Golden Guernsey Employee Files Complaint Over Plant Closure
Robert Storm, of Burlington, tells the Wisconsin Department of Workforce Development that Golden Guernsey provided no warning before shutting down operations on Saturday.
An employee of Golden Guernsey dairy has filed a complaint with the Wisconsin Department of Workforce Development over the Waukesha plant's abrupt closing over the weekend.
Workers were surprised Saturday when they learned they no longer had jobs. With 112 employees, Golden Guernsey workers told Waukesha Patch they had no warning that they would be out of work.
Robert Storm left work at 8 p.m. Friday, according to the complaint. He received a phone call from co-workers on Saturday saying they were told to pack up and go home.
“I showed up for work on Jan. 7, gates were locked,” Storm wrote.
Storm said in the complaint the company that owned the milk processing plant, OpenGate Capital, had the property appraised in December.
“I am sure the wheels were in motion to close the plant then,” Strom wrote.
The company started in 1930 as a farmer-owned cooperative in Milwaukee, and by 1935, Golden Guernsey delivered milk to the homes of 20,000 customers in Wisconsin, according to its website. By 1955 construction began at its current facility at 2101 Delafield St.
Dean Foods was ordered to sell the plant by the U.S. and Wisconsin Departments of Justice in order to settle an antitrust lawsuit because Dean Foods owned about 60 percent of milk processing plants in the state. The plant was sold in September 2011 to OpenGate Capital, an investment firm that planned to continue operations of the dairy processing facility.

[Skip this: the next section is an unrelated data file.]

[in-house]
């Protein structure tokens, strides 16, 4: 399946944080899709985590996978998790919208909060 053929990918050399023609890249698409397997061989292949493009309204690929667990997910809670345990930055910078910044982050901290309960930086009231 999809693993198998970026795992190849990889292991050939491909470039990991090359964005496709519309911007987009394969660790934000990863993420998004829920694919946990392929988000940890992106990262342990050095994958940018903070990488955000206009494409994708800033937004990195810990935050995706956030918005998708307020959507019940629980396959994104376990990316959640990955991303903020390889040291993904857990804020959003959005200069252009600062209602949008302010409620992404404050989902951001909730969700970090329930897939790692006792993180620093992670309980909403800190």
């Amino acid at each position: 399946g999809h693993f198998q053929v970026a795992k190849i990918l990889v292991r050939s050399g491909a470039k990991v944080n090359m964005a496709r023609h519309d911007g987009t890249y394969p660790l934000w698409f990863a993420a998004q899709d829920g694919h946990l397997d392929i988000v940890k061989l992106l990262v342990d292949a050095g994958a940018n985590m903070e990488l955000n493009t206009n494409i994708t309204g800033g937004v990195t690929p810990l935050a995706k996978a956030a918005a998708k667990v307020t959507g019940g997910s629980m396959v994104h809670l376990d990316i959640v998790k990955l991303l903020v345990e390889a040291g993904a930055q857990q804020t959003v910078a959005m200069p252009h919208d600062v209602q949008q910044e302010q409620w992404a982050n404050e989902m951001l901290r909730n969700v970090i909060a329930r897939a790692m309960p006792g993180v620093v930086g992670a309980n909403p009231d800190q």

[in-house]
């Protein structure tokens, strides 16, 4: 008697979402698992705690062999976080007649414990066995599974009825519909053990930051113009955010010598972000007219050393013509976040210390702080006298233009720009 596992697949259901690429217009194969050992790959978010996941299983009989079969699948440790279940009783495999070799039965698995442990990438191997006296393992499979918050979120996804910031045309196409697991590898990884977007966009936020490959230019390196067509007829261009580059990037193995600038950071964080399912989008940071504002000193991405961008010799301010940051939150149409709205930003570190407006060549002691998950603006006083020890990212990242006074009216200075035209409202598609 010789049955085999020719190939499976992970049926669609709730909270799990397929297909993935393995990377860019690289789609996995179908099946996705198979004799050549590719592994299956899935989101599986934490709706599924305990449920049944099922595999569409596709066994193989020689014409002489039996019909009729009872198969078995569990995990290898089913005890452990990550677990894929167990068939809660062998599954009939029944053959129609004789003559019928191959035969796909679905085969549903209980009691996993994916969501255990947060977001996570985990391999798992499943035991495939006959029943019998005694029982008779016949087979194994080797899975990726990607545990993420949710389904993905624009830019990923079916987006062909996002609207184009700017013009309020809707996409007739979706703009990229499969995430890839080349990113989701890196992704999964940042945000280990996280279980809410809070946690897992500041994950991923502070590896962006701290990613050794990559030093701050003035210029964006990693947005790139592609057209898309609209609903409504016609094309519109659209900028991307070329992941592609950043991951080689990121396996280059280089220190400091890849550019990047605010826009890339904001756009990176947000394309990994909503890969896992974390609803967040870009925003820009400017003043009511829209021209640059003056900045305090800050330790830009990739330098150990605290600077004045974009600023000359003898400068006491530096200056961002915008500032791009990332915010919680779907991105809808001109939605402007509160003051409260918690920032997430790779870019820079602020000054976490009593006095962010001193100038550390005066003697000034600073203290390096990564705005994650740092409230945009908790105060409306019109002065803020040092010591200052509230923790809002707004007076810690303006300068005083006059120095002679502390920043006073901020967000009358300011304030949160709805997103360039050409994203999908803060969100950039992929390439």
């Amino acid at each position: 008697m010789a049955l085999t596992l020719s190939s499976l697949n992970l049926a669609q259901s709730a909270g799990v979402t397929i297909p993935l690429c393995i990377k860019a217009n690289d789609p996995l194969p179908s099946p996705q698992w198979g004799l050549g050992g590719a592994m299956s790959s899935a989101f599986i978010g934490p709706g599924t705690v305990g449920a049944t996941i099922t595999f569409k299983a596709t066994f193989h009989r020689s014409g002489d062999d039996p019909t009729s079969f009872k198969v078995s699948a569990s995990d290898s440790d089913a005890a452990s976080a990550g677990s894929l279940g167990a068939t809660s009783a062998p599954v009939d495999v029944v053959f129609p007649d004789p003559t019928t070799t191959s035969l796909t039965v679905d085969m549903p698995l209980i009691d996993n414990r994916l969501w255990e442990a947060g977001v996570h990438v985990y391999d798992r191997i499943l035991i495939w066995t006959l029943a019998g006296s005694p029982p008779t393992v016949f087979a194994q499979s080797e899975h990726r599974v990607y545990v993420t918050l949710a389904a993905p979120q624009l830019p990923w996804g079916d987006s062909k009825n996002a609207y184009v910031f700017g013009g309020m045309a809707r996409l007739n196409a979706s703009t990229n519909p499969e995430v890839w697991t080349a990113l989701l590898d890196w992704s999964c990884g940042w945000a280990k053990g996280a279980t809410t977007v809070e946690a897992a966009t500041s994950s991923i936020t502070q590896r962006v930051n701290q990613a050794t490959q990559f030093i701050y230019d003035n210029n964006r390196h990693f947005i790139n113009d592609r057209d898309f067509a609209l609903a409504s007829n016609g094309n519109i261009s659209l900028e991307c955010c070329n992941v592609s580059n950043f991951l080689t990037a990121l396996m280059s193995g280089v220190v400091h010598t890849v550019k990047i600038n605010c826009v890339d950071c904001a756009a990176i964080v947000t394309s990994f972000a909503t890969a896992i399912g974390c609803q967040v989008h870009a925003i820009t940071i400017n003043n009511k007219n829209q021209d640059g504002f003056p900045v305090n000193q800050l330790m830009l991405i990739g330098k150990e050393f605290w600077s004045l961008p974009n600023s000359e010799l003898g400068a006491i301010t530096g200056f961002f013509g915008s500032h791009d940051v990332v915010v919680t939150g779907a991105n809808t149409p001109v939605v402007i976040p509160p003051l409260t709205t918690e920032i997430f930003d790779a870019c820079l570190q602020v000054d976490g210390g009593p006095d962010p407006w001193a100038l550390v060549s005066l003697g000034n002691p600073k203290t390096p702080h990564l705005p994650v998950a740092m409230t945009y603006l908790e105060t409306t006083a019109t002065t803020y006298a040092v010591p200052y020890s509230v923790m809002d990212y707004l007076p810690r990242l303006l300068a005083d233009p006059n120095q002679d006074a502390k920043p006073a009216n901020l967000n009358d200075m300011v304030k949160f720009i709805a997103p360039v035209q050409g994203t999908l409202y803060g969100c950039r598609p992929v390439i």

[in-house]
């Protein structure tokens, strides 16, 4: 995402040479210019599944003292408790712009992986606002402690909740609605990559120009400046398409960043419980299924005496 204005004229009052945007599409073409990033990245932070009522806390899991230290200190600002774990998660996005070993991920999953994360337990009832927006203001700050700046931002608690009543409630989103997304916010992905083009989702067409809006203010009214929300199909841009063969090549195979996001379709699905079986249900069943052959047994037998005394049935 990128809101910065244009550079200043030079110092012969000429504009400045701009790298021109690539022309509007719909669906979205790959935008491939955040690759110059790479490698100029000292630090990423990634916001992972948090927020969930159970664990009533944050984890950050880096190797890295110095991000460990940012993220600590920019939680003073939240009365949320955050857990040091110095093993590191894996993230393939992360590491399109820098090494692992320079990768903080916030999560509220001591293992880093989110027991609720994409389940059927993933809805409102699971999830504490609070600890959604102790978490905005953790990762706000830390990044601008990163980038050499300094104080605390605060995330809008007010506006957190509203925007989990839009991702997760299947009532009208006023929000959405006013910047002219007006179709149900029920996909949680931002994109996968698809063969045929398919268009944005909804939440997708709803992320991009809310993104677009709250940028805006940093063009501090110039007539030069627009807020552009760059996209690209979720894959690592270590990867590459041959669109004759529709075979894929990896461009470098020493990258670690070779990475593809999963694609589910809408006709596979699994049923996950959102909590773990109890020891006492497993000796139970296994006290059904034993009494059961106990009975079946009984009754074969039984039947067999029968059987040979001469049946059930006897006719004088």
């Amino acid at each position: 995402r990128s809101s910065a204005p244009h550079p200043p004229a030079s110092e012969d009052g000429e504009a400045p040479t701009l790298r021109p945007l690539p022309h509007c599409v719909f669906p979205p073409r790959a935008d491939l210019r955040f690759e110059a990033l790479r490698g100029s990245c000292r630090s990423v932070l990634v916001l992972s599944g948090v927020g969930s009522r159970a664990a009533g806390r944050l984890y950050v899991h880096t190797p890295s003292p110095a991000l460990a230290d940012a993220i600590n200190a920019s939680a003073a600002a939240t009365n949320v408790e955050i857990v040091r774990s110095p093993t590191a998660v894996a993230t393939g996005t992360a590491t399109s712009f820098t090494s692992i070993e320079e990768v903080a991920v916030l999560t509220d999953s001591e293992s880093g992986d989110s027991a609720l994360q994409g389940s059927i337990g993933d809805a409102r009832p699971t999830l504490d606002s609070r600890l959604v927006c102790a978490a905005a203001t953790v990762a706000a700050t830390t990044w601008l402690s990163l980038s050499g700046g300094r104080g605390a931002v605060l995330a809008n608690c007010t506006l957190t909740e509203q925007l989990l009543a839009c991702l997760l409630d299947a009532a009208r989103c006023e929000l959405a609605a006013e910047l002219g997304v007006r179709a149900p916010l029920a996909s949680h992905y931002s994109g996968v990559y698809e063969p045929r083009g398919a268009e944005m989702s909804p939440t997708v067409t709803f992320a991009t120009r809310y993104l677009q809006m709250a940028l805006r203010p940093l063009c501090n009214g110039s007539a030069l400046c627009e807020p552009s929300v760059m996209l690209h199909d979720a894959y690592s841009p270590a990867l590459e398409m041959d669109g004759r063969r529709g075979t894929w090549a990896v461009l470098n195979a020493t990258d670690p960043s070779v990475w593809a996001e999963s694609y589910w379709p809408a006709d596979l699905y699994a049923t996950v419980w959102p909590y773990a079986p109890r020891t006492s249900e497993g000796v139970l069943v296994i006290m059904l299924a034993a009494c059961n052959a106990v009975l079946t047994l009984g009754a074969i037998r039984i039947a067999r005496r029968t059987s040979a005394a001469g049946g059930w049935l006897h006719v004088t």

In his complaint, Storm attributes the company’s closure to the OpenGate Capital deal.
“Please look into OpenGate Capital,” Storm wrote. “They are an investment firm with other assets and because they had no idea how to get milk from the teat to the table is the DOJ’s fault for not wanting someone with dairy business purchasing the plant when they and (former U.S. Sen. Russ) Feingold got the wheels in motion.”
The Wisconsin Department of Workforce Development provided this information about its process in investigation Storm’s complaint:
The state Business (Plant) Closing and Mass Layoff Law states that, with certain exceptions, employers with 50 or more workers must provide notice 60 days in advance of when 25 or more employees are affected by a business closing or 25 percent of the workforce is affected by a mass layoff.
As with any complaint alleging violation of the law, the ERD’s Labor Standards Bureau will conduct a complete and thorough investigation and make a determination based on all relevant facts.
The general process following an investigation is as follows:
- The ERD makes an initial determination with a recommended order, which can be appealed administratively before a final determination is made.
- If the Division finds no violation occurred, the case is closed. If the ERD finds payment is due to employees, the D\division orders payment within a certain time period.
- Orders that are not followed are referred to the state Department of Justice with a request that DOJ seek payment of the wages due plus a 100% increase (double the amount).
Additionally, state law indicates an employer can be liable for a forfeiture of $500 per day it failed to notify the municipality where the plant closing or mass layoff occurred.